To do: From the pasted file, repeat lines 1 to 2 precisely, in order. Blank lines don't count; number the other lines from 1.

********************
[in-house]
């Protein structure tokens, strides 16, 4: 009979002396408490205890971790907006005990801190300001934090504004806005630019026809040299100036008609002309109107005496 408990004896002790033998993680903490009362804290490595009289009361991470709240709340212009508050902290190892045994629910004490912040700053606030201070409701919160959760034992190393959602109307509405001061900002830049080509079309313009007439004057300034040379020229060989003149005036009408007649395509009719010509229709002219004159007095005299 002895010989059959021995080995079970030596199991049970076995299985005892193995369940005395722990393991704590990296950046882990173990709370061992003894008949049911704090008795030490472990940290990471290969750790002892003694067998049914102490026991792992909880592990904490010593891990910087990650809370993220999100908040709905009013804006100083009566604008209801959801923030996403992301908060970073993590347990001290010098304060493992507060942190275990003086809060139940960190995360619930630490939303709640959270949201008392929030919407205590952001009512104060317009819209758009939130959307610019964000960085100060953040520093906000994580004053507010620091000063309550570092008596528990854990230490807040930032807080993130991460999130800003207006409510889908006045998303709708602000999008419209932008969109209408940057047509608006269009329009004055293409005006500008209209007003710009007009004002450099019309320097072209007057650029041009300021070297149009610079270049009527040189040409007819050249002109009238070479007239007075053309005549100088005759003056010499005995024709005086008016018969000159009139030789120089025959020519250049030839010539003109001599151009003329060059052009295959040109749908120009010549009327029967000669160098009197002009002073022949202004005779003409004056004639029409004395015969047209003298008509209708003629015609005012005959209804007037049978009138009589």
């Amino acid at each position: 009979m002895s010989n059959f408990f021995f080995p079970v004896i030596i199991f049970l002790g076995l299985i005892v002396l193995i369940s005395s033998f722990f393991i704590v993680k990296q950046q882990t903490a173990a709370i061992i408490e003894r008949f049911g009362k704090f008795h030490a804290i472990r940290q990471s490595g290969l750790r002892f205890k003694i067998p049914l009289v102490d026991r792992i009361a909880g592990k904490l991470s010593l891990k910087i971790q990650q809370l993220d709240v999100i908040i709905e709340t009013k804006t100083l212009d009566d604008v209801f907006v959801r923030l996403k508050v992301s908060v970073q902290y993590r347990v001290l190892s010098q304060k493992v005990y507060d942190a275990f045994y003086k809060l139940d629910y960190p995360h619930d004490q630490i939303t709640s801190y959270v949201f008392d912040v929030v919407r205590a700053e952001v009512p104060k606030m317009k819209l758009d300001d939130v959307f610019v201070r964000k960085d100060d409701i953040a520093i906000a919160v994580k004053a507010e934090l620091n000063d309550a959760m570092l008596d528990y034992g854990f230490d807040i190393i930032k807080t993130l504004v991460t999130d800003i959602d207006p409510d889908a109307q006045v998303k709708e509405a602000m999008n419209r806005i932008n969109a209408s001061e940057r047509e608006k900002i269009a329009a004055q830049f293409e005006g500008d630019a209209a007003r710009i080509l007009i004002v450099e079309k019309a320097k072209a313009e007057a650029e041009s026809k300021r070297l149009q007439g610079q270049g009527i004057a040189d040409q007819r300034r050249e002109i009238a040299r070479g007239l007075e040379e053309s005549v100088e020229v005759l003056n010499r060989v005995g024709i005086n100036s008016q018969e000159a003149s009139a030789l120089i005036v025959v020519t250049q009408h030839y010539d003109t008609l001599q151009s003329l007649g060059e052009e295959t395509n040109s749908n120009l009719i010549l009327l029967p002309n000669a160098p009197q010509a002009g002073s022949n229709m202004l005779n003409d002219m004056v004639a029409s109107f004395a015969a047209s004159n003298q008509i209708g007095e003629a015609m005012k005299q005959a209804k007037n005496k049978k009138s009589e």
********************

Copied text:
[in-house]
């Protein structure tokens, strides 16, 4: 009979002396408490205890971790907006005990801190300001934090504004806005630019026809040299100036008609002309109107005496 408990004896002790033998993680903490009362804290490595009289009361991470709240709340212009508050902290190892045994629910004490912040700053606030201070409701919160959760034992190393959602109307509405001061900002830049080509079309313009007439004057300034040379020229060989003149005036009408007649395509009719010509229709002219004159007095005299 002895010989059959021995080995079970030596199991049970076995299985005892193995369940005395722990393991704590990296950046882990173990709370061992003894008949049911704090008795030490472990940290990471290969750790002892003694067998049914102490026991792992909880592990904490010593891990910087990650809370993220999100908040709905009013804006100083009566604008209801959801923030996403992301908060970073993590347990001290010098304060493992507060942190275990003086809060139940960190995360619930630490939303709640959270949201008392929030919407205590952001009512104060317009819209758009939130959307610019964000960085100060953040520093906000994580004053507010620091000063309550570092008596528990854990230490807040930032807080993130991460999130800003207006409510889908006045998303709708602000999008419209932008969109209408940057047509608006269009329009004055293409005006500008209209007003710009007009004002450099019309320097072209007057650029041009300021070297149009610079270049009527040189040409007819050249002109009238070479007239007075053309005549100088005759003056010499005995024709005086008016018969000159009139030789120089025959020519250049030839010539003109001599151009003329060059052009295959040109749908120009010549009327029967000669160098009197002009002073022949202004005779003409004056004639029409004395015969047209003298008509209708003629015609005012005959209804007037049978009138009589």